By Jacob Katel
By Laurie Charles
By Nate "Igor" Smith
By Abel Folgar
By Kat Bein
By Jacob Katel
"No one was doing any ska shows, but all these kids were bugging me about it for months," Slade recalls. "I had been doing pretty much nothing but punk shows, but the Magadog show pulled about 350 people on a Tuesday night. After that I was convinced that this is what I should be doing."
And do it he does. When there's nothing else going on in town -- when the worthwhile local bands are taking a weekend off or when there's no sign of an interesting national act within a 400-mile radius -- you can rest assured that a ska show will most likely be going on at the Edge. Skavoovie and the Epitones, the Pietasters, the Toasters, Less Than Jake, the Slackers, Spring Heeled Jack -- the list of players is virtually endless, their music an interchangeable variation on the Jamaican roots music that gave birth to rock steady and reggae, from the chanting vocals and skittering guitar riffs to the washes of organ and flourishes of zooming trombone and soaring trumpet.
Although ska has of late been making inroads on the national record charts via groups such as Goldfinger and No Doubt, the bands who have been making South Florida their home away from home are working further underground. Nearly all of them are affiliated with Moon Ska Records, an independent label based in New York City and founded by Toasters frontman Robert "Bucket" Hingley. Since its debut in 1983, Moon Ska has released about 100 discs, as well as distributed ska titles from labels based around the globe. Their catalogue is also crammed with merchandise -- T-shirts, posters, buttons, patches, fanzines, practically everything the young ska fan needs to look the part.
And sales, according to Hingley, are good. "We thought when we started the label that if we could sell 10,000 copies of a title without any major-label distribution, that would be doing very well for an indie," Hingley recounts during a recent phone interview. "But we've had titles sell anywhere from 20,000 to 40,000, still without any help from a major." The label was founded primarily as an outlet for the Toasters, whose debut album had been turned down, Hingley says, by every major label and distributor in the U.S. Since then Moon has remained fiercely independent. "You probably won't find our records in Blockbuster, but I don't think that's necessarily bad," he explains. "We prefer to pitch the records to mom-and-pop shops."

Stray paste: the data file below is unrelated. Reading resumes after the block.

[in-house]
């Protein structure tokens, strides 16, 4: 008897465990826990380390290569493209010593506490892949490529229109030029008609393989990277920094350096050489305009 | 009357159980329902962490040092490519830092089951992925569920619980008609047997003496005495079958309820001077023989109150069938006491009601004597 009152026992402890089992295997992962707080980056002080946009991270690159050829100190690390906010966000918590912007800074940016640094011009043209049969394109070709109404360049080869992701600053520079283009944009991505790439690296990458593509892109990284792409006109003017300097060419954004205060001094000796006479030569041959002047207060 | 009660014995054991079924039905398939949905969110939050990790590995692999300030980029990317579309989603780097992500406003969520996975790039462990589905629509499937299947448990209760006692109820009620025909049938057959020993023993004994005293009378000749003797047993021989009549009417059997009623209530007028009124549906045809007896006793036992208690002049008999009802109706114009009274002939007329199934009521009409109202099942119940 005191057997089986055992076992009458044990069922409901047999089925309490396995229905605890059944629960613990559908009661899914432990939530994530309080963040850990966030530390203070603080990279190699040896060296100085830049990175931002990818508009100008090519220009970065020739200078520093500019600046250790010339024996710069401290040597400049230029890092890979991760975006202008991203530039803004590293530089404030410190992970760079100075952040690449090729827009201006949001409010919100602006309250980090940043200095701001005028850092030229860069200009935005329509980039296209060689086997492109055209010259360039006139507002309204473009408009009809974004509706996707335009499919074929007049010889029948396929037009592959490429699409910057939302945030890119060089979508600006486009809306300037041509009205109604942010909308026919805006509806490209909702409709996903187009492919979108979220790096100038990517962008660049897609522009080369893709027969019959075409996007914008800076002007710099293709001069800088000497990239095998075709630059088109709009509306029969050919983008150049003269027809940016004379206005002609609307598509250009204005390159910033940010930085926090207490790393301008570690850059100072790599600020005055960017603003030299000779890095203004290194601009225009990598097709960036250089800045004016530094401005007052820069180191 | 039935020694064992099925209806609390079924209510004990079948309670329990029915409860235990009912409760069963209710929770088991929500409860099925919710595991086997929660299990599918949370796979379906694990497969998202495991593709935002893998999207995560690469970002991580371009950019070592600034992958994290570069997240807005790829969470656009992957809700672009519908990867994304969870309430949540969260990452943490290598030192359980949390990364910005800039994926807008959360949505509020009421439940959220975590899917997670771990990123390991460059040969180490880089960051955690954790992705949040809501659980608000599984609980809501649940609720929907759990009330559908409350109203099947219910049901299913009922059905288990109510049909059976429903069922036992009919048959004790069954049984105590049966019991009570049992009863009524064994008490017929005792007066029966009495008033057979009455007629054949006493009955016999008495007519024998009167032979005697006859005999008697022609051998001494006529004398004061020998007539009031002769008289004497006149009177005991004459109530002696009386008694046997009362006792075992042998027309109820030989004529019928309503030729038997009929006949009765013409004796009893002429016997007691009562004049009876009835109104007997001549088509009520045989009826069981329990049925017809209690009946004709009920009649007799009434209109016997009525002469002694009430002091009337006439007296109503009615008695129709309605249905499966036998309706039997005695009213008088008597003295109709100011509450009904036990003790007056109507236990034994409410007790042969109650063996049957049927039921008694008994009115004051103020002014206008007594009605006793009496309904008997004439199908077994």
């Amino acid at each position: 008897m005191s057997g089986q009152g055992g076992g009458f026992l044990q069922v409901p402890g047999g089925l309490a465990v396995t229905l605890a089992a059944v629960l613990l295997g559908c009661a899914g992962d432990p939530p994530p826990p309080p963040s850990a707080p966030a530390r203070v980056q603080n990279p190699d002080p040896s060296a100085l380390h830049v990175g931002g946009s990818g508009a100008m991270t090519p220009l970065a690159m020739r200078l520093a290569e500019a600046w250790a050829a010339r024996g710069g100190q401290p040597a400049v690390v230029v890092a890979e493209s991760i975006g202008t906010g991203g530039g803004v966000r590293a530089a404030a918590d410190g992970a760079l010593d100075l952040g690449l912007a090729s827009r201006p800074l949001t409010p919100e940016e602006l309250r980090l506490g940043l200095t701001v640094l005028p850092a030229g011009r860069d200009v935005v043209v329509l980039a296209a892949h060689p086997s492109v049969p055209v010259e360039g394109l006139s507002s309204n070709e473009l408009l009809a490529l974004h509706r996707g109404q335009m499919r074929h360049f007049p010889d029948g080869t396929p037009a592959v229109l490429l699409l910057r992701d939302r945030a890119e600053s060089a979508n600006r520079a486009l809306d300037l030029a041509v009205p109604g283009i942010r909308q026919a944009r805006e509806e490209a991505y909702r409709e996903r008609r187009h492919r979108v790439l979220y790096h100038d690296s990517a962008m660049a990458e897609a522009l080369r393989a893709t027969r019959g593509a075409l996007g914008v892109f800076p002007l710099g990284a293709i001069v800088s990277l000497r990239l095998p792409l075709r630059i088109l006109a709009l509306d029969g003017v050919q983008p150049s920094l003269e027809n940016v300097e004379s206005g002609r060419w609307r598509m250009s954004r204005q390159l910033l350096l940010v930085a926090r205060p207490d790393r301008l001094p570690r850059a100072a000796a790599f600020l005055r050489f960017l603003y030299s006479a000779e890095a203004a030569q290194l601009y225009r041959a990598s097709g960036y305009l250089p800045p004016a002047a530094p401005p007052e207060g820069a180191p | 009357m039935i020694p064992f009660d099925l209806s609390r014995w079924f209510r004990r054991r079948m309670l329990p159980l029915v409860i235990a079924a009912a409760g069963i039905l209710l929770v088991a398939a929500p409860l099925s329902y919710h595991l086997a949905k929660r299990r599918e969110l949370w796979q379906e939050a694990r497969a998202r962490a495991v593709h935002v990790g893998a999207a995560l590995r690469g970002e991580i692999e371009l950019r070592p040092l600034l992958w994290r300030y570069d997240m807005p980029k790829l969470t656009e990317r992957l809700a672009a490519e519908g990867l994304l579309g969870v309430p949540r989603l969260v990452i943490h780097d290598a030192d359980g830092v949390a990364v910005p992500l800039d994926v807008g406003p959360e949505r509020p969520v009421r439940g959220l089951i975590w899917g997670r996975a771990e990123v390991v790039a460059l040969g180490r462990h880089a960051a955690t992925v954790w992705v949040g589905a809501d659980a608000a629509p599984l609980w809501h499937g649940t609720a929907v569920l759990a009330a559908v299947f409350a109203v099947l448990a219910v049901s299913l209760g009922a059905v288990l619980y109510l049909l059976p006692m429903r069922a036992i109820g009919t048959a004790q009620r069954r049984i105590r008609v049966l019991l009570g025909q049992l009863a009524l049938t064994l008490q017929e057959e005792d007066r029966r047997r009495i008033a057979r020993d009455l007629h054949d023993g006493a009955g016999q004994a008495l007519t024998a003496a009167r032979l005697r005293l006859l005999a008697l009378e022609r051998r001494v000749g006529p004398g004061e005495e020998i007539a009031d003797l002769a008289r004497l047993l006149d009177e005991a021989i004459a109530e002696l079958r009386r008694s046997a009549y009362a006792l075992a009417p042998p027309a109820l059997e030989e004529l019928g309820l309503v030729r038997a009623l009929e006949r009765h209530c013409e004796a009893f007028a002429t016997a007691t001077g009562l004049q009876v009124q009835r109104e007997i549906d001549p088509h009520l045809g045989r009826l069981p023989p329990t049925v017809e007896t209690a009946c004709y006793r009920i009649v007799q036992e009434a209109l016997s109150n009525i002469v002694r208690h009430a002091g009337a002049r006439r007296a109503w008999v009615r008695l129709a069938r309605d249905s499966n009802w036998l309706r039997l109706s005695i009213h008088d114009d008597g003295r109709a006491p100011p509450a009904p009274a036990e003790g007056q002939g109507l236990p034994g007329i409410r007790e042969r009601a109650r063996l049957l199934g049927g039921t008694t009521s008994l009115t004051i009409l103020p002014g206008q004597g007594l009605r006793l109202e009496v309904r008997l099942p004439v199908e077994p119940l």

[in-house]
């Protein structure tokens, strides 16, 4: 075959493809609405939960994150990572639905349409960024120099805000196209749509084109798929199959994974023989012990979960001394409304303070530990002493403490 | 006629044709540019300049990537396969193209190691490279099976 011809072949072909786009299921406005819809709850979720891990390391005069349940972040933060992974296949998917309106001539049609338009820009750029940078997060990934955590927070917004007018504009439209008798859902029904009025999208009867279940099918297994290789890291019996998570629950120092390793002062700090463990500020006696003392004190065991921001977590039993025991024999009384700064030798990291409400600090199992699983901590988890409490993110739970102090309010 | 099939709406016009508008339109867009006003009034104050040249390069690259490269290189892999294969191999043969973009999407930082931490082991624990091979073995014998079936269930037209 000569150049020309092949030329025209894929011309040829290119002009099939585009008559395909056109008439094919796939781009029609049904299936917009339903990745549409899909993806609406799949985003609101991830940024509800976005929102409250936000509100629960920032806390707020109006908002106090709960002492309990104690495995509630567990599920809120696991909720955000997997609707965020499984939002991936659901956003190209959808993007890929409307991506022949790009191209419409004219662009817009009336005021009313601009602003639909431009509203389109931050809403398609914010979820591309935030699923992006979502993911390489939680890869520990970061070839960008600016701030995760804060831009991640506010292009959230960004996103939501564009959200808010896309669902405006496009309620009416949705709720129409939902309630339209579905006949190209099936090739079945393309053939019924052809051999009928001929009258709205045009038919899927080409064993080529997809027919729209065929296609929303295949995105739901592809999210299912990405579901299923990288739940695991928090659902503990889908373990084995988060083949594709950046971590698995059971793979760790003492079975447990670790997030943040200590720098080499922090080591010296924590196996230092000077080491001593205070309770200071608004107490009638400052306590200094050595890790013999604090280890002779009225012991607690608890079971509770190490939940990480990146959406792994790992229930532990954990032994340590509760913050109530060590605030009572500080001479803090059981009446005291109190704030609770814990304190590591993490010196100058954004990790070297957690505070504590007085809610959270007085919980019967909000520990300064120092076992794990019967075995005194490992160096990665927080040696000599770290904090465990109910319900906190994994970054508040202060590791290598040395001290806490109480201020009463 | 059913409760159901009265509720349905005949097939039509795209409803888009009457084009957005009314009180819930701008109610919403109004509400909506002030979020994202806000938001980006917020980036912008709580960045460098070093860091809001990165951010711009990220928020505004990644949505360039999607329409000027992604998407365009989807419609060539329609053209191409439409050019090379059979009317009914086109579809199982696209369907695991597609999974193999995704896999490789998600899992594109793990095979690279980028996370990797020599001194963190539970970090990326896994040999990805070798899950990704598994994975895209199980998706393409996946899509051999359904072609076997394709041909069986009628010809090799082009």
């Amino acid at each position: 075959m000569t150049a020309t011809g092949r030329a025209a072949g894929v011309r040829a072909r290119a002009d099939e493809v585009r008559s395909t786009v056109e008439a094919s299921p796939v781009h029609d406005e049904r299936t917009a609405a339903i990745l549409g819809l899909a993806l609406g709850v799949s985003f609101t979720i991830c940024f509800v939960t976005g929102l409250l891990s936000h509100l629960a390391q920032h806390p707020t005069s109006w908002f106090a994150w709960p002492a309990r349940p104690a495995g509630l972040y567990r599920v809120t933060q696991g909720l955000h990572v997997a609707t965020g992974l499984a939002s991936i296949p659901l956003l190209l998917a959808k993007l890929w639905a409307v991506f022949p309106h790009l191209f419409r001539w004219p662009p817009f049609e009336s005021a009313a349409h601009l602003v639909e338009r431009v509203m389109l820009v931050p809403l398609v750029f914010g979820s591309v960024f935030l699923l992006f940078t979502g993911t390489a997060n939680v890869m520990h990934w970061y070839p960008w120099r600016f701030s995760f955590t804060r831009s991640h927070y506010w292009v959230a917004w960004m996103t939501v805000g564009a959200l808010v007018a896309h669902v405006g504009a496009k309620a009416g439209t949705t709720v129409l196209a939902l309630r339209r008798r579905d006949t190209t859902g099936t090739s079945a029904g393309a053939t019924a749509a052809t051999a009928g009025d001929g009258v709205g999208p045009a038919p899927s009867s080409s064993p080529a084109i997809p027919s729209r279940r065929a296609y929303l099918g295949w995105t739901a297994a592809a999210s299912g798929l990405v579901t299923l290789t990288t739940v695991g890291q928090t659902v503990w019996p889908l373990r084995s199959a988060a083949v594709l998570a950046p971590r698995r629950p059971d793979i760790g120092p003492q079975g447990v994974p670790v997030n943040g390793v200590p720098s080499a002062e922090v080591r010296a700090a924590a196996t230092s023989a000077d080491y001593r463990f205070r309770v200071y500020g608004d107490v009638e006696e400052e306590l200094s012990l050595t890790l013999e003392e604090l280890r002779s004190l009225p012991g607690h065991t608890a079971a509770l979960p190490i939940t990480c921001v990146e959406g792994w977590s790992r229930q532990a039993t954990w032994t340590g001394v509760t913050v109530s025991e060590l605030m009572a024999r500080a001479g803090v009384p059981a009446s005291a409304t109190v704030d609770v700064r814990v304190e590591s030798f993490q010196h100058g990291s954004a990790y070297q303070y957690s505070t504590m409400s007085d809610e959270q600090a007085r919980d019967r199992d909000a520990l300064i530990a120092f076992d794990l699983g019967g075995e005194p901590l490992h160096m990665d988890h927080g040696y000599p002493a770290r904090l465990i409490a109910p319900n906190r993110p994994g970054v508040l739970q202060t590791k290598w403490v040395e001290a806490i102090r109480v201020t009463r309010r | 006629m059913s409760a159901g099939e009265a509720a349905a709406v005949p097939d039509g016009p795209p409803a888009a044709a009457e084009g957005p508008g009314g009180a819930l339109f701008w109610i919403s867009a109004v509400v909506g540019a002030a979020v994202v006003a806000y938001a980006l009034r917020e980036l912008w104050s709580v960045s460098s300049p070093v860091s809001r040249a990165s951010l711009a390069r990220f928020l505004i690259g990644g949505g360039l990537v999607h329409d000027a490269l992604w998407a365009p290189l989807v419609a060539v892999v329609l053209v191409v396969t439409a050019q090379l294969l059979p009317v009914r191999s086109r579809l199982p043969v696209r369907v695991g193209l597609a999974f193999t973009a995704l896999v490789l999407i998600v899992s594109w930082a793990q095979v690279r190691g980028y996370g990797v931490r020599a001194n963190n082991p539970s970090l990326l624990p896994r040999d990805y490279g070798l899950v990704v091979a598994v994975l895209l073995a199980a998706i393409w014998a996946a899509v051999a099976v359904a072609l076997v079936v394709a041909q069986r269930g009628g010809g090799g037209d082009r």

Shops like Blue Note Records in North Miami Beach, which has a huge supply of ska titles crammed into the store's alternative rock wing. Leslie Wimmer, a buyer at Blue Note, has seen interest in the music swell for the last few years, as an audience has developed around groups like the Mighty Mighty Bosstones. The continuing interest in the British ska acts from the late Seventies helps too.
"It's very consistent," Wimmer says of ska sales at Blue Note. "The compilations especially are good sellers -- probably the best sellers. Compilations in other genres usually don't do so well, but with ska there are just so many bands that don't put out individual CDs. They get grouped together on a compilation and it generates exposure for both the bands and the label."
One such compilation, Closer Than You, documents the work of fifteen ska groups from across Florida, from Fort Lauderdale's recently disbanded Jive Step Bunch to Gainesville's hugely popular Less Than Jake and the assorted bands based in Tampa, including Magadog, the Rug Cutters, and Skahumbug. Closer Than You does a pretty good job of showing what can be done within the framework of this limited genre: Magadog's excellent "So Much" is built around some great chicken-scratch guitar, clacking drums, and a vocal that sounds for all the world like ex-J. Geils Band wailer Peter Wolf; Gainesville's Usuals turn in an inspired and slinky revamp of the warhorse "Besame Mucho"; and Less Than Jake's "Growing Up on a Couch" weds sing-shout punk vocals and crushing heavy-metal guitar with the droning horns and skittering bass work that have long defined the genre.
It all goes back to the late Forties, when groups in Jamaica (most notably that of Eric Dean) were emulating the sounds of American big bands led by Louis Armstrong, Duke Ellington, and Count Basie. As America's big bands began evolving in the early Fifties into smaller units with an R&B sound -- the sound that would soon heavily influence the development of rock and roll -- Jamaican bandleaders followed suit. The groups got smaller, the sound got tighter, and, as they attempted to emulate the R&B style beamed to the island from radio signals in Miami and New Orleans, the beat got harder. Traveling sound systems -- portable public-address units run by various DJs -- soon began blasting this music throughout Kingston and outlying regions. As their audiences grew, sound system operators such as Duke Reid, Clement Dodd, and later Cecil "Prince Buster" Campbell were cutting records, which they sold after shows, by local artists for their booming systems.